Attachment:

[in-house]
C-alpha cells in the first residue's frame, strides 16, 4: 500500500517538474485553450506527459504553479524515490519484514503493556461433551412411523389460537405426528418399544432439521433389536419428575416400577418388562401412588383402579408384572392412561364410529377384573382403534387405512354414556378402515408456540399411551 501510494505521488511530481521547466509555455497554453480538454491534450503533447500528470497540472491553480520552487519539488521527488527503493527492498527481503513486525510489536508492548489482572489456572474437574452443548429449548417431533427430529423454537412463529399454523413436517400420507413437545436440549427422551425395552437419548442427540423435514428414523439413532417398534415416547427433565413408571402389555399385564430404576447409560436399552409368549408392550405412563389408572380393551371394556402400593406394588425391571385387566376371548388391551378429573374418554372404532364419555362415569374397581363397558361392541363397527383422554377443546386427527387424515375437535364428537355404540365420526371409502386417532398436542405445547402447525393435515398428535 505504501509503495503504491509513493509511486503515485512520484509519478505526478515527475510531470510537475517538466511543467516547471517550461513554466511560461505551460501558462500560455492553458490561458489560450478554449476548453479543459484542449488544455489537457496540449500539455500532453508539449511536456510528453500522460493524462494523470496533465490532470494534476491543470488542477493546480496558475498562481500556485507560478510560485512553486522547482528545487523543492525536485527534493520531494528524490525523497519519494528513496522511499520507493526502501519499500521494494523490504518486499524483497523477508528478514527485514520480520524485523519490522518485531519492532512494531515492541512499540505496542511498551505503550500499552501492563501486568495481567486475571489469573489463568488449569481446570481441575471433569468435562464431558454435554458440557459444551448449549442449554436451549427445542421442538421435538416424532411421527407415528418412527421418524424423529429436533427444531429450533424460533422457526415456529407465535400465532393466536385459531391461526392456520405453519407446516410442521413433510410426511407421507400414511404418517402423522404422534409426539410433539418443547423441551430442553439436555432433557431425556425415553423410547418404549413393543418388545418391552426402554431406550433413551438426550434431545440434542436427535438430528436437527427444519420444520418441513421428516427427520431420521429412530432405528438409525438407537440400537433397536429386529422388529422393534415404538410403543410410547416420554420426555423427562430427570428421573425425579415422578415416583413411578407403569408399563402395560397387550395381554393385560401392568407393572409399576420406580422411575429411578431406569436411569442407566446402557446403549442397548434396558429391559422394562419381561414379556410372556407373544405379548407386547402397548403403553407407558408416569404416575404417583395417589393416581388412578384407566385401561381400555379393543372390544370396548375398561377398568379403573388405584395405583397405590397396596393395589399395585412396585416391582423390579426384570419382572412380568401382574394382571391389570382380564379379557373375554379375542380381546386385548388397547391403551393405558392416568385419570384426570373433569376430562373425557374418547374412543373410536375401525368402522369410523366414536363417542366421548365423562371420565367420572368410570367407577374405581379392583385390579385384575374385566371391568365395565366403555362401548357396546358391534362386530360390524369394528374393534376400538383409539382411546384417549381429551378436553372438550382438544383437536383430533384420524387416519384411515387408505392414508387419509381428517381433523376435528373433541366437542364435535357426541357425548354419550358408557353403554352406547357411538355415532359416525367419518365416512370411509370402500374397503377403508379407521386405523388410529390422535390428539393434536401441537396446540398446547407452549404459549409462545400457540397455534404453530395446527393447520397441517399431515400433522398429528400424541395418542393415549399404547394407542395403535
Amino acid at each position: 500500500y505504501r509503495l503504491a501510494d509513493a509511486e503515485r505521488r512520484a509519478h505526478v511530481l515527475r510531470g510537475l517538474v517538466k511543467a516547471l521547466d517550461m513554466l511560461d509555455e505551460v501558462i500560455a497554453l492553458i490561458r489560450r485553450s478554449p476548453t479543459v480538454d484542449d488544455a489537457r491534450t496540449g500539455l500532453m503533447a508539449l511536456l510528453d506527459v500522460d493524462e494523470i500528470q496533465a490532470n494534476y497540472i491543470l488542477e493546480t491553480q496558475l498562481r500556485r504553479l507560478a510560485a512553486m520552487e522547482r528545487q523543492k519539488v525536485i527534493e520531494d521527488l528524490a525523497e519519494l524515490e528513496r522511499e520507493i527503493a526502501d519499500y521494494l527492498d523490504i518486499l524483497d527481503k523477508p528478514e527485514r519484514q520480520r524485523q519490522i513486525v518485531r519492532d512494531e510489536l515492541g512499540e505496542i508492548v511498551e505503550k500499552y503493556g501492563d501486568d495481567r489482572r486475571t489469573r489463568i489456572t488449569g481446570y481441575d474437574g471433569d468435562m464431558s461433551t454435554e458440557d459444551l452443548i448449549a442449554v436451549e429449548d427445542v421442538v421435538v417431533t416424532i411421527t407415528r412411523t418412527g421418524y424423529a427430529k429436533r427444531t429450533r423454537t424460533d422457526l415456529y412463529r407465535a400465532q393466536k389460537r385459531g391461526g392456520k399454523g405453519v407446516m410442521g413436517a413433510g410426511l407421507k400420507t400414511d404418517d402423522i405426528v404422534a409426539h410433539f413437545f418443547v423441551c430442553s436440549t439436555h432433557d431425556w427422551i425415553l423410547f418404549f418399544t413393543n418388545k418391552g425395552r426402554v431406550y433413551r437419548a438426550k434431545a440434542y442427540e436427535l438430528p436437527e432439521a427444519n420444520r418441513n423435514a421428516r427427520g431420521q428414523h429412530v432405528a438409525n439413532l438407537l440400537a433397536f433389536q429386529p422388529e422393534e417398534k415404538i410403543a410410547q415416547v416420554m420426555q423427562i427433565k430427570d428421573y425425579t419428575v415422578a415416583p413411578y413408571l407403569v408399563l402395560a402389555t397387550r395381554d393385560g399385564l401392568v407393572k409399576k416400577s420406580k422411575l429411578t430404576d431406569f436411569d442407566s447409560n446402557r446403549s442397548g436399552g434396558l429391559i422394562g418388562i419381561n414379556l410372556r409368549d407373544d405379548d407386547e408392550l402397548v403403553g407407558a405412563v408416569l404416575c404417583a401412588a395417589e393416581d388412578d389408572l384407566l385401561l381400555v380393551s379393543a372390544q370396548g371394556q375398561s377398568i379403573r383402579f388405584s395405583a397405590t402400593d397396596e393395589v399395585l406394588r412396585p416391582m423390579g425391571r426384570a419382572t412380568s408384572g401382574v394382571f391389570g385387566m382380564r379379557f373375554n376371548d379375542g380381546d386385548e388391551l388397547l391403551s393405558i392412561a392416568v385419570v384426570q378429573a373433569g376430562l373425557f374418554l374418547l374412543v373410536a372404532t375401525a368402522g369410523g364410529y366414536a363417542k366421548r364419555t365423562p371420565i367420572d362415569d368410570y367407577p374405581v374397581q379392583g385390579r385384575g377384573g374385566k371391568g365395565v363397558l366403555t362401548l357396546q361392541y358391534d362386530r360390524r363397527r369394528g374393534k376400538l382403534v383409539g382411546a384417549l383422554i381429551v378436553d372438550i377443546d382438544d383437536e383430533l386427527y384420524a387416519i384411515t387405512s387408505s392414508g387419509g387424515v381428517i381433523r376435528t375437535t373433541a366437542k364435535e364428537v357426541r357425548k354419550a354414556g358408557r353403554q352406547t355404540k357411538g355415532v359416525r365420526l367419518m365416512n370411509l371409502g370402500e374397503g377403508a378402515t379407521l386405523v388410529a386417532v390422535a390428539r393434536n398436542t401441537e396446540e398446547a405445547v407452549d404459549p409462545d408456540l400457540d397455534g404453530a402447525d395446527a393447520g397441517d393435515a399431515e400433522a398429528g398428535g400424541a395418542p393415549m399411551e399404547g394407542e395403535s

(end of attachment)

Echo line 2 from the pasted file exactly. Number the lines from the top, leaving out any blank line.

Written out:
C-alpha cells in the first residue's frame, strides 16, 4: 500500500517538474485553450506527459504553479524515490519484514503493556461433551412411523389460537405426528418399544432439521433389536419428575416400577418388562401412588383402579408384572392412561364410529377384573382403534387405512354414556378402515408456540399411551 501510494505521488511530481521547466509555455497554453480538454491534450503533447500528470497540472491553480520552487519539488521527488527503493527492498527481503513486525510489536508492548489482572489456572474437574452443548429449548417431533427430529423454537412463529399454523413436517400420507413437545436440549427422551425395552437419548442427540423435514428414523439413532417398534415416547427433565413408571402389555399385564430404576447409560436399552409368549408392550405412563389408572380393551371394556402400593406394588425391571385387566376371548388391551378429573374418554372404532364419555362415569374397581363397558361392541363397527383422554377443546386427527387424515375437535364428537355404540365420526371409502386417532398436542405445547402447525393435515398428535 505504501509503495503504491509513493509511486503515485512520484509519478505526478515527475510531470510537475517538466511543467516547471517550461513554466511560461505551460501558462500560455492553458490561458489560450478554449476548453479543459484542449488544455489537457496540449500539455500532453508539449511536456510528453500522460493524462494523470496533465490532470494534476491543470488542477493546480496558475498562481500556485507560478510560485512553486522547482528545487523543492525536485527534493520531494528524490525523497519519494528513496522511499520507493526502501519499500521494494523490504518486499524483497523477508528478514527485514520480520524485523519490522518485531519492532512494531515492541512499540505496542511498551505503550500499552501492563501486568495481567486475571489469573489463568488449569481446570481441575471433569468435562464431558454435554458440557459444551448449549442449554436451549427445542421442538421435538416424532411421527407415528418412527421418524424423529429436533427444531429450533424460533422457526415456529407465535400465532393466536385459531391461526392456520405453519407446516410442521413433510410426511407421507400414511404418517402423522404422534409426539410433539418443547423441551430442553439436555432433557431425556425415553423410547418404549413393543418388545418391552426402554431406550433413551438426550434431545440434542436427535438430528436437527427444519420444520418441513421428516427427520431420521429412530432405528438409525438407537440400537433397536429386529422388529422393534415404538410403543410410547416420554420426555423427562430427570428421573425425579415422578415416583413411578407403569408399563402395560397387550395381554393385560401392568407393572409399576420406580422411575429411578431406569436411569442407566446402557446403549442397548434396558429391559422394562419381561414379556410372556407373544405379548407386547402397548403403553407407558408416569404416575404417583395417589393416581388412578384407566385401561381400555379393543372390544370396548375398561377398568379403573388405584395405583397405590397396596393395589399395585412396585416391582423390579426384570419382572412380568401382574394382571391389570382380564379379557373375554379375542380381546386385548388397547391403551393405558392416568385419570384426570373433569376430562373425557374418547374412543373410536375401525368402522369410523366414536363417542366421548365423562371420565367420572368410570367407577374405581379392583385390579385384575374385566371391568365395565366403555362401548357396546358391534362386530360390524369394528374393534376400538383409539382411546384417549381429551378436553372438550382438544383437536383430533384420524387416519384411515387408505392414508387419509381428517381433523376435528373433541366437542364435535357426541357425548354419550358408557353403554352406547357411538355415532359416525367419518365416512370411509370402500374397503377403508379407521386405523388410529390422535390428539393434536401441537396446540398446547407452549404459549409462545400457540397455534404453530395446527393447520397441517399431515400433522398429528400424541395418542393415549399404547394407542395403535